As you drive from Portsmouth to Reading in the United Kingdom, you pass one of King Charles’ organic farms and his farm shop. With his Coronation this weekend, I was remembering calling into the shop and buying some walnuts there. Whenever, I travel overseas now, I try and source walnuts and other nuts, to have in my bag for healthy snacks.
I remember thinking at the time, whether he knew how important walnuts are to women’s healthy ageing, especially in relation to helping them to restore some progesterone into their body.
Foods may not directly contain progesterone (apart from butter and other dairy products), but some foods could help trigger the natural progesterone production in your body. Walnuts do this, because not only do they contain contain plant sterols which can stimulate the production of progesterone in women, but they are also rich in Vitamin B6, which also helps to raise progesterone production.
We often don’t think about the role of progesterone as we move through menopause into post-menopause, but I want to bring your attention to it – hence, the article about walnuts!
As we move through menopause into our post-reproductive years ahead, there are changes that occur around the body that are also contributing to our symptoms. These changes are due to the natural ageing process – a process which can contribute to inflammation. Menopause itself is now regonised as an inflammatory event in a woman’s life-cycle (McCarthy & Raval, 2020), hence, why I’m always focusing women who join me in the MyMT™ coaching community, on anti-inflammatory foods and lifestyle changes that are specific to this age and stage of life.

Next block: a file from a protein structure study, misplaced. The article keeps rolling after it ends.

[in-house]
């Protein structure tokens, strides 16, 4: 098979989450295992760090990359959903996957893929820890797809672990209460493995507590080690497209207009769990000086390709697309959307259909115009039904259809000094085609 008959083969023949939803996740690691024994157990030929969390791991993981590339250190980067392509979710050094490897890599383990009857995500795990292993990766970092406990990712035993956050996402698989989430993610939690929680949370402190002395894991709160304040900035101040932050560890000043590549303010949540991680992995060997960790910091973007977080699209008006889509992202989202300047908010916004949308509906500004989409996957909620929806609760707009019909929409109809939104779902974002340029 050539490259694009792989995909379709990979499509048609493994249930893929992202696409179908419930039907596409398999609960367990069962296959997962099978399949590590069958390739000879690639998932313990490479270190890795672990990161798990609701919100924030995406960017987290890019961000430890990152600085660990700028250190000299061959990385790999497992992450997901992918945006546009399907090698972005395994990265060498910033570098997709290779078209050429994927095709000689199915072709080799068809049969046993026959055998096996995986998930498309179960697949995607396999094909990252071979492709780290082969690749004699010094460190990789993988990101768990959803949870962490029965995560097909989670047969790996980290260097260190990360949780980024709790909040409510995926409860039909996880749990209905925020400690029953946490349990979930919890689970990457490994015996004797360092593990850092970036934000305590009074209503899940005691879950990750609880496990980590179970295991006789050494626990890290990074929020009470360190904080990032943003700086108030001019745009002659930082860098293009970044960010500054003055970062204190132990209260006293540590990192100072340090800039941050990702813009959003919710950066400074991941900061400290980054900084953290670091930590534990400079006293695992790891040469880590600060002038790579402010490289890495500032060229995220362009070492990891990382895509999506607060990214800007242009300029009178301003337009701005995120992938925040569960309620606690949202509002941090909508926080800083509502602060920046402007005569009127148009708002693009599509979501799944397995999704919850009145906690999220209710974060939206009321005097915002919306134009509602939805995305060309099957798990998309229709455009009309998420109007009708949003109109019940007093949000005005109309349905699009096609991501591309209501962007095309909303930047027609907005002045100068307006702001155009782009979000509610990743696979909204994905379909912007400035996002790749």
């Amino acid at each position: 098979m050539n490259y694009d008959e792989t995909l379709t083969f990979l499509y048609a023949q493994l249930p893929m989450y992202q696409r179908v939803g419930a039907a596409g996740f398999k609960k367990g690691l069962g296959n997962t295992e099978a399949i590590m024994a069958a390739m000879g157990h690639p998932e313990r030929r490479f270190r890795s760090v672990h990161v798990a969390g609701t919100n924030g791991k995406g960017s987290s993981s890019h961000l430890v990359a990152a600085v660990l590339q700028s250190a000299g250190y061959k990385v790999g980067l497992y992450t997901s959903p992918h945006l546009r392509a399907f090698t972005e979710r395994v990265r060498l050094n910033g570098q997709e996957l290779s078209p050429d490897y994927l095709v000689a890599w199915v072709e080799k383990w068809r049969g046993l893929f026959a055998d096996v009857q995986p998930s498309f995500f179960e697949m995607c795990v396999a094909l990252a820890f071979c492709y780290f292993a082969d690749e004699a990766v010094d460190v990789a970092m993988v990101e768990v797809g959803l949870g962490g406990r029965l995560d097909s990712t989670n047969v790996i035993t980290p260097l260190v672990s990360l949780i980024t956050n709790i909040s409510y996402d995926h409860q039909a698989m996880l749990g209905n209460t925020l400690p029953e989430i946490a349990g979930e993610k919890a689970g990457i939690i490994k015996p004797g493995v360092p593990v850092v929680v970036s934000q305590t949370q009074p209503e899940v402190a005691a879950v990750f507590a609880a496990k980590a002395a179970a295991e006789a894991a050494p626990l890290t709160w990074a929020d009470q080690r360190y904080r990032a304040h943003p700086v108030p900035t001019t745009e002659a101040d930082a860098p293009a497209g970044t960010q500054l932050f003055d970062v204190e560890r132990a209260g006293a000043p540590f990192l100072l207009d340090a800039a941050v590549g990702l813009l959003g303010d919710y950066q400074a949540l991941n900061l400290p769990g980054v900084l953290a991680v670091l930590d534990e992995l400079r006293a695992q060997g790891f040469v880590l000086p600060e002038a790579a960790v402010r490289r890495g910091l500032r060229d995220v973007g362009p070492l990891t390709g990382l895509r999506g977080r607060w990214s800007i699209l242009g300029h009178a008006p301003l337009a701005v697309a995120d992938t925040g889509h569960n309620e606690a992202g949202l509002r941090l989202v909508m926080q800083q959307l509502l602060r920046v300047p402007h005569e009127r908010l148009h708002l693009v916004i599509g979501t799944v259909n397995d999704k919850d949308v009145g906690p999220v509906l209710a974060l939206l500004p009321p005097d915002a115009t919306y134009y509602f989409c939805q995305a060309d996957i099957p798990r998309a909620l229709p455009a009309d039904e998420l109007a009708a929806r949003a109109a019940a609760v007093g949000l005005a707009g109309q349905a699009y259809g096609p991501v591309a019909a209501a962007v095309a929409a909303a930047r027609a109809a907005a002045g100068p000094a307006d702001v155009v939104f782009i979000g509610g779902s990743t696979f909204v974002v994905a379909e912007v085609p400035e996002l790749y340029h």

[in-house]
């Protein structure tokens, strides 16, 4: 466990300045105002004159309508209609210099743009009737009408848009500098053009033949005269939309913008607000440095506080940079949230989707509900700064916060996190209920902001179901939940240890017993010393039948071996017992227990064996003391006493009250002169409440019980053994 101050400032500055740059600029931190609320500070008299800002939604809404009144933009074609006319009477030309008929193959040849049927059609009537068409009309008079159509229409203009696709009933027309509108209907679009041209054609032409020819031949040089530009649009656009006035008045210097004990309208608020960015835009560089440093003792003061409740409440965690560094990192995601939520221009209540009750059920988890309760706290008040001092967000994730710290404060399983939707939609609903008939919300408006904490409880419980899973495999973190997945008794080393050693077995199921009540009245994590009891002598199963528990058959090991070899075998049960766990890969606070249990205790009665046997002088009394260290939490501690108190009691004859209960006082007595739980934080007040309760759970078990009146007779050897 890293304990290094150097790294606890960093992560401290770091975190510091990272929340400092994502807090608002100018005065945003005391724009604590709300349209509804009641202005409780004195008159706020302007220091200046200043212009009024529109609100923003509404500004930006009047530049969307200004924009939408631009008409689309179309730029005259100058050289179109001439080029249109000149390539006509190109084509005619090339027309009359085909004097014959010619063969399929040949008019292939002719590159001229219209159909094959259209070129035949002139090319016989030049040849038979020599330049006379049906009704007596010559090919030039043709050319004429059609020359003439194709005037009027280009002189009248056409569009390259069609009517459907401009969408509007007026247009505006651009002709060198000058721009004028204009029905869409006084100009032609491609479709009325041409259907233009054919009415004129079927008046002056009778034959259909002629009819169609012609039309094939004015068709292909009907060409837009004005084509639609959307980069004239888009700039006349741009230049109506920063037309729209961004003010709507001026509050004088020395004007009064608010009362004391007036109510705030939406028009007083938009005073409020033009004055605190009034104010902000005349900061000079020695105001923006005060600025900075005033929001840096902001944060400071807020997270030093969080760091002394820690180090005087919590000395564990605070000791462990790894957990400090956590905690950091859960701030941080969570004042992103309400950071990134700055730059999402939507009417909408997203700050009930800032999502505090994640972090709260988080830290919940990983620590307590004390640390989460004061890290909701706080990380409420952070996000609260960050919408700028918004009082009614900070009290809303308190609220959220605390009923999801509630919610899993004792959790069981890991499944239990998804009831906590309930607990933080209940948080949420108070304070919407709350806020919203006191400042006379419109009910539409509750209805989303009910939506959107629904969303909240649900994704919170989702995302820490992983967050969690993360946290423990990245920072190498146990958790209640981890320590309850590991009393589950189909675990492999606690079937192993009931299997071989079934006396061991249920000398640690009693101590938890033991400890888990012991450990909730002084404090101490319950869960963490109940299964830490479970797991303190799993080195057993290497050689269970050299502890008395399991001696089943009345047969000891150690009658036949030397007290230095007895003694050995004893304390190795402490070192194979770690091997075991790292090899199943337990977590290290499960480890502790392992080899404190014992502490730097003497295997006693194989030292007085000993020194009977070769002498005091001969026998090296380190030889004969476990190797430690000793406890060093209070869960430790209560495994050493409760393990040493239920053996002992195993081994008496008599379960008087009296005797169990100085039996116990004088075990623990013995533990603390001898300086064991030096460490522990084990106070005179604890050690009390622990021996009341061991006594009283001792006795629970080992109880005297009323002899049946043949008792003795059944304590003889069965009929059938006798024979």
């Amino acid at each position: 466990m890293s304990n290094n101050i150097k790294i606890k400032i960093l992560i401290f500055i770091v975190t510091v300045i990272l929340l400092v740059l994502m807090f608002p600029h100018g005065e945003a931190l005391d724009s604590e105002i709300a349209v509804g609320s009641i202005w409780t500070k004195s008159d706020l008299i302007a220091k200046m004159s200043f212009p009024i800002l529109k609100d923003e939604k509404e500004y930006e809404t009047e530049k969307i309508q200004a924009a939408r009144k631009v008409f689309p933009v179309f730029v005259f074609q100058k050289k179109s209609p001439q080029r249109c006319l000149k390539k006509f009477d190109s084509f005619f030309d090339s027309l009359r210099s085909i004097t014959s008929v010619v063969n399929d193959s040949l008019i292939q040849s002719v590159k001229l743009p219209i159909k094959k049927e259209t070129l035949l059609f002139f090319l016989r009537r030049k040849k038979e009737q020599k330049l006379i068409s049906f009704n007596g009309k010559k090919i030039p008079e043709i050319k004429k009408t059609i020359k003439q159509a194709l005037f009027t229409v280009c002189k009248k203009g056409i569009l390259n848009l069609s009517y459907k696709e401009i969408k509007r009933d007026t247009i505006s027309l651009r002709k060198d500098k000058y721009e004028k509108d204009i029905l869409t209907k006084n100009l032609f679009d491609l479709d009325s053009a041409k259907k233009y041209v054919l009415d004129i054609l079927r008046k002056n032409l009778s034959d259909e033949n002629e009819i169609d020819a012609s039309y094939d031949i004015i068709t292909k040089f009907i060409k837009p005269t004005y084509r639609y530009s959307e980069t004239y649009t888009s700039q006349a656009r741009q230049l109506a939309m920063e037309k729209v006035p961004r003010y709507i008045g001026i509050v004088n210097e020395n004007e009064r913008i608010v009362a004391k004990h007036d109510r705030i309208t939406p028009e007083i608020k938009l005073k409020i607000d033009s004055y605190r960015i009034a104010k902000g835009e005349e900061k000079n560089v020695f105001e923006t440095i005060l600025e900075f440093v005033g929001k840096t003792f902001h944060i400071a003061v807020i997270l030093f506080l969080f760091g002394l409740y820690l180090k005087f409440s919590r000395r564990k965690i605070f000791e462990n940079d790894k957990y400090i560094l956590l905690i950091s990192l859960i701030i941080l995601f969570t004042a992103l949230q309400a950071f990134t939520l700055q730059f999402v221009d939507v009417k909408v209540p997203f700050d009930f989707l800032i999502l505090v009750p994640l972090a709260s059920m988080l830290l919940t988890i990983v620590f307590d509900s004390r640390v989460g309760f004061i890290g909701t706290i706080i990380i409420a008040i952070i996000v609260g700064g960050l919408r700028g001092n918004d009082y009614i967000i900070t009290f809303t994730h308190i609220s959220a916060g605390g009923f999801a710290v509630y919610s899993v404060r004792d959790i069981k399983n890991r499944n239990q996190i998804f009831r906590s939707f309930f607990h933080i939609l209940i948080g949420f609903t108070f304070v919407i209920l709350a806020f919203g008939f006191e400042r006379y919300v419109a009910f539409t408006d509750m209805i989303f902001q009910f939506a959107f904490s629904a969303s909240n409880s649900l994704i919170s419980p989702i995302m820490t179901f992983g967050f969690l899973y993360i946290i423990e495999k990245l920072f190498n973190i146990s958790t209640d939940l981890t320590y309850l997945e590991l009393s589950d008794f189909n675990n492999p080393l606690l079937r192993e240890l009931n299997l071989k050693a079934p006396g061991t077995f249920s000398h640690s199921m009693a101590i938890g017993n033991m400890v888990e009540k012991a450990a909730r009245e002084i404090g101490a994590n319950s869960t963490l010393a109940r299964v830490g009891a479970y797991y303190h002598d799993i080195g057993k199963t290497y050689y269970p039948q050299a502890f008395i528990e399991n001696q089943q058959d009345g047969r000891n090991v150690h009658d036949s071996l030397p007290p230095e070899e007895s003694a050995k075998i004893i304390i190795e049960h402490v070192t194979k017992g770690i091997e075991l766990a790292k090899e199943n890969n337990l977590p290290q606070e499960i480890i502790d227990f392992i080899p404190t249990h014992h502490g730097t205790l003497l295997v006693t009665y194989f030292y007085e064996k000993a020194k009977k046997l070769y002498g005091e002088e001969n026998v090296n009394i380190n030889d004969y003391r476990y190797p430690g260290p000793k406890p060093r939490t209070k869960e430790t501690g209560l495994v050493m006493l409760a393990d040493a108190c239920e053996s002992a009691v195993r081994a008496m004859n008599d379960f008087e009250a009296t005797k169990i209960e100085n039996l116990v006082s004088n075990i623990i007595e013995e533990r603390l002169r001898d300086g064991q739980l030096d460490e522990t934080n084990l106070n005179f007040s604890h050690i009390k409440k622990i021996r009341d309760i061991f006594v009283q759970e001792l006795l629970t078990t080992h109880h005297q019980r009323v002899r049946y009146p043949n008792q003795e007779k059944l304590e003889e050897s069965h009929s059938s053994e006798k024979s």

I’m also focusing them on foods that contain progesterone. This includes walnuts.
Progesterone isn’t always a hormone that gets discussed with menopause conversations. The dominant hormone that is discussed is usually oestrogen. However, all hormones work in ‘partnership’ with another hormone and progesterone is the hormone that works with oestrogen.
There has been a lot of research undertaken when it comes to progesterone, but this has generally been in relation to pregnancy. During pregnancy, progesterone levels increase, allowing for normal pregnancy establishment and maintenance. [McGlade et al, 2022].
Researchers now better understand that the dysregulation or imbalance of progesterone, can lead to inflammation, which in turn may lead to poor pregnancy outcomes. When I began to explore the decline of all the reproductive hormones, the role of progesterone in relation to inflammatory changes around the body, is important for menopausa and post-menopausal women to consider. This is because progesterone signalling regulates the inflammatory response and when progesterone is naturally declining, this becomes one of the ‘triggers’ for inflammatory changes in the body as we age.